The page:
PDA

View Full Version : Langston Hughes Stamp


DoggyStyle82
01-05-2002, 01:30 PM
Langston Hughes Honored In Black Heritage Commemorative Stamp
Series; USPS Celebrates 25th Anniversary of Black Heritage Series
U.S. Postal Service; Web Site: <A HREF="http://www.usps.com/">
www.usps.com</A> NEW YORK, Jan. 3 /U.S. Newswire/ -- Langston Hughes -- known
for
his insightful, colorful portrayals of black life in America from
the twenties through the sixties -- will soon receive one of the
nation's highest honors when the U.S. Postal Service issues a new
commemorative postage stamp in his honor. The stamp commemorates both the
centennial of Hughes' birth and
the 25th anniversary of the Black Heritage series. The Black
Heritage series began in 1978 with the issuance of the Harriet
Tubman commemorative stamp. The Hughes stamp will be issued Feb. 1
at the Schomburg Center for Research in Black Culture, New York, N.Y.
"Langston Hughes used the collections of the Schomburg Center
throughout his career. He donated part of his papers to the Center
and his cremains are interred in the atrium of the Center's Langston
Hughes Auditorium," said Howard Dodson, director, Schomburg Center
for Research in Black Culture. "This 25th anniversary edition of the Black
Heritage Stamp
Series is a fitting tribute to the centennial of Hughes' birth. The
Schomburg Center is pleased to host the First Day of Issue
Ceremony," said Dodson. Hughes, considered one of the most important American
writers of
the 20th century, joins 24 other outstanding African-American
activists, theorists, educators, and leaders. Other notable
Americans in the Black Heritage commemorative series include:
Martin Luther King, Jr., Benjamin Banneker, Dr. Carter G. Woodson,
Madam C.J. Walker, Malcolm X (El-Hajj Malik El-Shabazz), Patricia
Roberts Harris, and Roy Wilkins. Born in Joplin, Mo., on Feb. 1, 1902, Hughes
was the grandson of
Charles Howard Langston. His grandmother raised Hughes until he was
twelve, when he moved to Lincoln, Ill., to live with his mother.
It was during his high school years that he began writing poetry.
Following graduation from high school, Hughes spent a year in
Mexico, a year at Columbia University, and then traveled to Africa
and Europe. He finished his college education at Lincoln
University in Pa. Hughes was a member of Omega Psi Phi Fraternity,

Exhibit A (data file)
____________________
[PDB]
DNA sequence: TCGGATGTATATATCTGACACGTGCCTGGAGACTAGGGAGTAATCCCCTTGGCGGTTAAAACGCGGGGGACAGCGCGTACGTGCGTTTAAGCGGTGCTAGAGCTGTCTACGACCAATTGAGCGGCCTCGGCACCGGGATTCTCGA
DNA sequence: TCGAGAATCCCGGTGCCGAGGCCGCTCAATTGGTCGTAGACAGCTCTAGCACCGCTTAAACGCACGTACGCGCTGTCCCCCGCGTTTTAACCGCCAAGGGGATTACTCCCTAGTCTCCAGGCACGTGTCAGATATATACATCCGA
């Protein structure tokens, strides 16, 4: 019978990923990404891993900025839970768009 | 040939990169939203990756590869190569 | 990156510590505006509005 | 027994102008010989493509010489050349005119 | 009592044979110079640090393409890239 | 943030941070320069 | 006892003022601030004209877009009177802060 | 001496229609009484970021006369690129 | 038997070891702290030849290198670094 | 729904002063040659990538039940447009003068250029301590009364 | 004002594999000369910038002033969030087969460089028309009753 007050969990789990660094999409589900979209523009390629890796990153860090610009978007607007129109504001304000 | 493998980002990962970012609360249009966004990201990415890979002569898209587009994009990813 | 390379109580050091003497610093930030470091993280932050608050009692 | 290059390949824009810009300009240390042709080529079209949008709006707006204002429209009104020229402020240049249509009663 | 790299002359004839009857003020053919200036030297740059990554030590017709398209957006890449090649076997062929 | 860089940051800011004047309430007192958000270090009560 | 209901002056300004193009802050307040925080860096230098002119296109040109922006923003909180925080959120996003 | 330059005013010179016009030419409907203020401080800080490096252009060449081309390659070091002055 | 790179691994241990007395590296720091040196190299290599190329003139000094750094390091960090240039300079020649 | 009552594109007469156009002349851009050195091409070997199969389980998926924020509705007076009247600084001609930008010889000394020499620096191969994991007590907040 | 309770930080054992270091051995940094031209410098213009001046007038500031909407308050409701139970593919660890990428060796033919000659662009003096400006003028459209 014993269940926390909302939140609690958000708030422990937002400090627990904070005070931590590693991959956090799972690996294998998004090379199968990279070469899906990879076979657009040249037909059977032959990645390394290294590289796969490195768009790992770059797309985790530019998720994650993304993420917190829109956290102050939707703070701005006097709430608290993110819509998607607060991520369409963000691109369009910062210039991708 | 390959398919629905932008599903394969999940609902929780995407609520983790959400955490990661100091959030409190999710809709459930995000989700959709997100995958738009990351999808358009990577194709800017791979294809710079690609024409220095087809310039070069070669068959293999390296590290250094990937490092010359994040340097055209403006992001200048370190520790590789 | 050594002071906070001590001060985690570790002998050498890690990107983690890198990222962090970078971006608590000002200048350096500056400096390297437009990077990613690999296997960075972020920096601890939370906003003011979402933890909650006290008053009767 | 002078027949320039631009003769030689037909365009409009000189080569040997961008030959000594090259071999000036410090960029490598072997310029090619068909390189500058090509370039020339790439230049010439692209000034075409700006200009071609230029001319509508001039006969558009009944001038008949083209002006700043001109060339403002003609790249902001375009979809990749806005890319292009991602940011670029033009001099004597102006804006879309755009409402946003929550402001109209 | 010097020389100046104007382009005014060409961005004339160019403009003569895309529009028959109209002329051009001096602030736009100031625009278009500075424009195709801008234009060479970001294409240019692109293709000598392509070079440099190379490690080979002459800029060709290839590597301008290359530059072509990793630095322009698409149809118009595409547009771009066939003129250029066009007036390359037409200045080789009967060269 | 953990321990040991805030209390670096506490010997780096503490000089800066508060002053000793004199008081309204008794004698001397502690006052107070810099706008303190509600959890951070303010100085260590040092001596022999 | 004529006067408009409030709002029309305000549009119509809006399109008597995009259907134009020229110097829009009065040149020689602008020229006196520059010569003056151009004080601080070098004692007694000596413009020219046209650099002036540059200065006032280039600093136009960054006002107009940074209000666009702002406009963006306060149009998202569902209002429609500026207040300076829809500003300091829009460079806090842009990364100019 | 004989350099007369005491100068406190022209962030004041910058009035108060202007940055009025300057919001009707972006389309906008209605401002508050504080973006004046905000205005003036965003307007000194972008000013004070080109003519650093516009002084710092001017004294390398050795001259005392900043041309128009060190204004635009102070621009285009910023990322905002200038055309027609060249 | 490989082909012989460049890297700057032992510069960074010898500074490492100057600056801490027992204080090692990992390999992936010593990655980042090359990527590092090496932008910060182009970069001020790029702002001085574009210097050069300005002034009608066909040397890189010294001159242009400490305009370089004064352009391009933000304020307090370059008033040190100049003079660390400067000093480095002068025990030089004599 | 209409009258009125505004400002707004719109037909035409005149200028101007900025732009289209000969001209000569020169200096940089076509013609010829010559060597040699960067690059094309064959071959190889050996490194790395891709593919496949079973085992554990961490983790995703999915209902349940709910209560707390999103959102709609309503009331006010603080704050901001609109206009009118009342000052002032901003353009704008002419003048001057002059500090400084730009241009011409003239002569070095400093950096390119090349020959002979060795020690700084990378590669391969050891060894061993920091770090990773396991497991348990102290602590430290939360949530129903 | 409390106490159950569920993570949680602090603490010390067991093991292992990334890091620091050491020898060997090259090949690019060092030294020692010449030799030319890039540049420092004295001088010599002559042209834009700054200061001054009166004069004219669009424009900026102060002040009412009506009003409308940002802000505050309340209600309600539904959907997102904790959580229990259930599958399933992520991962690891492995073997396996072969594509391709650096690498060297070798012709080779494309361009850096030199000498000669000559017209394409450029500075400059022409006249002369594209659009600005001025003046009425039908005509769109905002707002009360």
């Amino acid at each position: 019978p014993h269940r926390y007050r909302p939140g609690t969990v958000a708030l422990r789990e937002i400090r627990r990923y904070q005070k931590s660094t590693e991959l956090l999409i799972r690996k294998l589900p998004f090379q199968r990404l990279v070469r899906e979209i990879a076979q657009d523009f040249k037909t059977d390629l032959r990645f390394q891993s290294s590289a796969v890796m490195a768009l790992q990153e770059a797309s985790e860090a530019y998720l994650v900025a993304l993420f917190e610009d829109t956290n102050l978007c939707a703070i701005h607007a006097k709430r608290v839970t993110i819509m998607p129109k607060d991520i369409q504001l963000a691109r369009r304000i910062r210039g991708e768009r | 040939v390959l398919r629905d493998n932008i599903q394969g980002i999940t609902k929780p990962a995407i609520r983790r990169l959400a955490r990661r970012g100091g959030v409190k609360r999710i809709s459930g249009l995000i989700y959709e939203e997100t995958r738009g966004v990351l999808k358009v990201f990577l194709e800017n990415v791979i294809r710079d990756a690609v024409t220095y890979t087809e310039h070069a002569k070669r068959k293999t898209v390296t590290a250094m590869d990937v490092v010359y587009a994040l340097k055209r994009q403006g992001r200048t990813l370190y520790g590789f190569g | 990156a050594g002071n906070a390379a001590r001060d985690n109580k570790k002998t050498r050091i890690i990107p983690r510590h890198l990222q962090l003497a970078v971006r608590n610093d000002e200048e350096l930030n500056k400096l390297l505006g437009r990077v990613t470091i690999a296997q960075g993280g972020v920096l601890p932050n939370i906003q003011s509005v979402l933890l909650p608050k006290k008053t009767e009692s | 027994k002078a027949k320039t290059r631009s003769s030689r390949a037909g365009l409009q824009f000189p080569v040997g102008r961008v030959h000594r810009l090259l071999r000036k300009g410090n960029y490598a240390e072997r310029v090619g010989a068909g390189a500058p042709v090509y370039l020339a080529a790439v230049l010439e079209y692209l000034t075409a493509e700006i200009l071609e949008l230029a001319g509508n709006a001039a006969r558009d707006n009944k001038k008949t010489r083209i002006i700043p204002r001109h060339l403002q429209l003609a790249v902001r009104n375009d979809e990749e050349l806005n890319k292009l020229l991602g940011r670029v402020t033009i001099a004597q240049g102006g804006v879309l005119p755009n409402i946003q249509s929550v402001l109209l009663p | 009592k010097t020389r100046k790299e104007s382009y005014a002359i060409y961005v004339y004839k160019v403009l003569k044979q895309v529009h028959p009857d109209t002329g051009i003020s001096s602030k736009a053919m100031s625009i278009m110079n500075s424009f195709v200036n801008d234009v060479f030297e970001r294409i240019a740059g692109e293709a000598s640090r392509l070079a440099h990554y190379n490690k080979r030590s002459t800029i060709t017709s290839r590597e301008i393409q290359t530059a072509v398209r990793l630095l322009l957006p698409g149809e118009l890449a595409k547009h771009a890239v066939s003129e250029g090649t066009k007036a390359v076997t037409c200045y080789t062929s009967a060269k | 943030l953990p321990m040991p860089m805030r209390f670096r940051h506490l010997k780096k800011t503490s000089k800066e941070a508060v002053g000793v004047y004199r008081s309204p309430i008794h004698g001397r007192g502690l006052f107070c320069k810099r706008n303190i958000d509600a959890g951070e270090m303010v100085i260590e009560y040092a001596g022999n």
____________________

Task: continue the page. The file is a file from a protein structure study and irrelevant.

Inc. Although Hughes considered himself a poet first, he also wrote
novels, short stories and plays. Some of Hughes most noted works
of poetry include: The Weary Blues (1926); The Negro Mother and
other Dramatic Recitations (1931); The Dream Keeper (1932);
Shakespeare In Harlem (1942); Fields of Wonder (1947); One Way
Ticket (1947); The First Book of Jazz (1955); Tambourines To Glory
(1958); Selected Poems (1959); and The Best of Simple (1961). Hughes died of
cancer on May 22, 1967 in Harlem, N.Y. His block
of East 127th Street was renamed "Langston Hughes Place." Richard Sheaff of
Scottsdale, Ariz., was designer and art
director for the stamp. The stamp art is a 1946 black-and-white
photograph of Hughes taken in New York City by the renowned
photographer Henri Cartier-Bresson -- a friend of Hughes. One hundred twenty
million Langston Hughes self-adhesive stamps
will be printed for the February 2002 issuance. To see the Langston Hughes
stamp, go to the Postal Service Web
site at <A HREF="http://www.usps.com/">www.usps.com</A>. Click on News and
Events then Philatelic
News, and locate the online version of this press release. Images
of many past and future stamp issues can be found in the
collector's corner of the postal store at <A HREF="http://www.usps.com/shop">
www.usps.com/shop</A>. All current stamps and other philatelic products, as
well as a
free comprehensive catalog, are available by calling toll-free
800-STAMP-24. In addition, a selection of current stamps and gift
items are available online at the postal store.
Honored